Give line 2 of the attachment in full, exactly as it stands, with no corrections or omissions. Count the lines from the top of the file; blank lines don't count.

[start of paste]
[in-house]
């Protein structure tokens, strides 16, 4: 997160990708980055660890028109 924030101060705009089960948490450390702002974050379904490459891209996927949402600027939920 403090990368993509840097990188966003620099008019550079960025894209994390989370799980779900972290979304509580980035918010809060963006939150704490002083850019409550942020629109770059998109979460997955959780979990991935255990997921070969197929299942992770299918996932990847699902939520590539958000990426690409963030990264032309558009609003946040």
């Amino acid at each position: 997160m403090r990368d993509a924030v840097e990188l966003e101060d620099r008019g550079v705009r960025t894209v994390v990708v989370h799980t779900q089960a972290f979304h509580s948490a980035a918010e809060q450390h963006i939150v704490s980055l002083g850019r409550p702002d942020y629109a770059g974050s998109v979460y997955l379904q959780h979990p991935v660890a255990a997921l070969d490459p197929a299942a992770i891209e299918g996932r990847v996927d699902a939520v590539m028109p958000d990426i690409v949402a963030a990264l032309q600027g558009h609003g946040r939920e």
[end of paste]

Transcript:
């Protein structure tokens, strides 16, 4: 997160990708980055660890028109 924030101060705009089960948490450390702002974050379904490459891209996927949402600027939920 403090990368993509840097990188966003620099008019550079960025894209994390989370799980779900972290979304509580980035918010809060963006939150704490002083850019409550942020629109770059998109979460997955959780979990991935255990997921070969197929299942992770299918996932990847699902939520590539958000990426690409963030990264032309558009609003946040």